In fact, Earthships are self-sustaining, zero-waste homes made from natural and recycled materials, and built with systems for water harvesting, sewage treatment, food production, solar and wind electricity, and thermal/solar heating and cooling.

We’re talking true off-the-grid living.

From sea to land

The Earthship concept originated with self-sustaining ships, called sea-dwelling ships; these vessels have everything necessary to sustain life for months at a time and produce little waste.

When applied to homes built on land, the name evolved to earth-dwelling ships.

Inspired by this concept, Earthship Biotecture, founded by architect Michael Reynolds, has created hundreds of sustainable, off-the-grid homes all around the world from recycled materials. Although controversial at first, the concept is gaining steam.

A six-point plan for zero waste

Over the decades, Earthship Biotecture has perfected six design principles to guide the creation of their zero-waste homes. They dictate that Earthships must:

  1. Be made from recycled materials
  2. Create their own passive heating and cooling
  3. Create their own passive electricity
  4. Harvest and treat rainwater
  5. Produce food
  6. Contain and treat all sewage

Following the principles creates “possibly the best house on the planet,” according to Earthship Biotecture Team Leader Phil Basehart.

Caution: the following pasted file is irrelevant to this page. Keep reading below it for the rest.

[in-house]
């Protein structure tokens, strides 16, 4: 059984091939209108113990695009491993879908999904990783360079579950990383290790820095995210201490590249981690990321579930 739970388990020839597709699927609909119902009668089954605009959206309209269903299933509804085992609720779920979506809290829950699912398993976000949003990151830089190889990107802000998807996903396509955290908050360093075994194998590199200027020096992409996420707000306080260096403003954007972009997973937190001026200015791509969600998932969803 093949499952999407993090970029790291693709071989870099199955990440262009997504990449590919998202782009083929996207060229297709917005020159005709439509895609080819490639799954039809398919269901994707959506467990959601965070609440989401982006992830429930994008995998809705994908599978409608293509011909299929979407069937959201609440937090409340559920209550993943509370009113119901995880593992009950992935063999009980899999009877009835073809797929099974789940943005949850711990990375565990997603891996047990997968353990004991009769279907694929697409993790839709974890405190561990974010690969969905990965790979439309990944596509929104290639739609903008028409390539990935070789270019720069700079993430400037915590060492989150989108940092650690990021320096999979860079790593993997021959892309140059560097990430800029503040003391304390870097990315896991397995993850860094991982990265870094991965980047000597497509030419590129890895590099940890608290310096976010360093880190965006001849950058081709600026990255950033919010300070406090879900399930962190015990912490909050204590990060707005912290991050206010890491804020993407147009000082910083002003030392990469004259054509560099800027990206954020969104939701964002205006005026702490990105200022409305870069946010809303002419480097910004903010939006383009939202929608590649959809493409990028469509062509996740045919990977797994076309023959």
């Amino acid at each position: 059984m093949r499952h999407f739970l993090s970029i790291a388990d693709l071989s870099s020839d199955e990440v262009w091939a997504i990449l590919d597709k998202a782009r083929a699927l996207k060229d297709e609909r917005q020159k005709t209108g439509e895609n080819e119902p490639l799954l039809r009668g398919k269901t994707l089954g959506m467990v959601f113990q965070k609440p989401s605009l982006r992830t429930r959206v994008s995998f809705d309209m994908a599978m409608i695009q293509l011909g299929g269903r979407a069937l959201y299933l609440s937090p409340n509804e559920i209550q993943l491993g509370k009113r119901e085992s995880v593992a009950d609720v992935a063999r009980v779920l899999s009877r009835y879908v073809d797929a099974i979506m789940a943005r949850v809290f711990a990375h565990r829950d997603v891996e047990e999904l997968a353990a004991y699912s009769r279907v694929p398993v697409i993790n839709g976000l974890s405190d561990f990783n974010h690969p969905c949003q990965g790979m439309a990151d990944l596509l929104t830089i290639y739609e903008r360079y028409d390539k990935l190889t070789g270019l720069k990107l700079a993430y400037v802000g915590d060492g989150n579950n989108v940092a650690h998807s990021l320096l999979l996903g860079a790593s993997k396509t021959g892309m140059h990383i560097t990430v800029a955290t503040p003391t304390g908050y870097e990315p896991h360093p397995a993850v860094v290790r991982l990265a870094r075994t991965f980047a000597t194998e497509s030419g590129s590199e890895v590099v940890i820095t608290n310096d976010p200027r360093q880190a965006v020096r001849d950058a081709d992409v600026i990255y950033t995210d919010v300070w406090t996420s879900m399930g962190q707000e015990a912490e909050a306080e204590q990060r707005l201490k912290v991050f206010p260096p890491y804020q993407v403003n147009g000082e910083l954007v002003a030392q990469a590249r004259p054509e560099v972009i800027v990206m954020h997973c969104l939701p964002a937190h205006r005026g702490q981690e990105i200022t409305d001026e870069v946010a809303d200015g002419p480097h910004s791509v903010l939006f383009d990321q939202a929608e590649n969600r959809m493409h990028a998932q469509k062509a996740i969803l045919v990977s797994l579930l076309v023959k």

Every Earthship – from the 480-square-foot “simple survival” model to a 6,000-square-foot high-end custom home – adheres to the six tenets.

It’s all about the environment

Climate makes no difference for an Earthship – they can be constructed almost anywhere. The firm has plans to build homes in regions from tropical to deep-winter.

The construction materials vary as much as the locations. Tires jammed full of earth make walls that will last for thousands of years.

Tires used to build exterior walls.
Builders work on an Earthship with exterior walls made from tires.

Panels from old washing machines and refrigerators headed for the dump become metal roof panels. Recycled bottles create stained glass; bottle caps turn into mosaic flooring; and scrap wood from commercial pallets become doors.

Indoor greenhouses and systems that treat and reuse gray water to grow food are present in all Earthships. Water is used three times: once for bathing or washing dishes, then it goes into the indoor greenhouse, which purifies the water, and, finally, it can be used to flush toilets. Some models also have fish ponds as part of the system. Nothing goes to waste.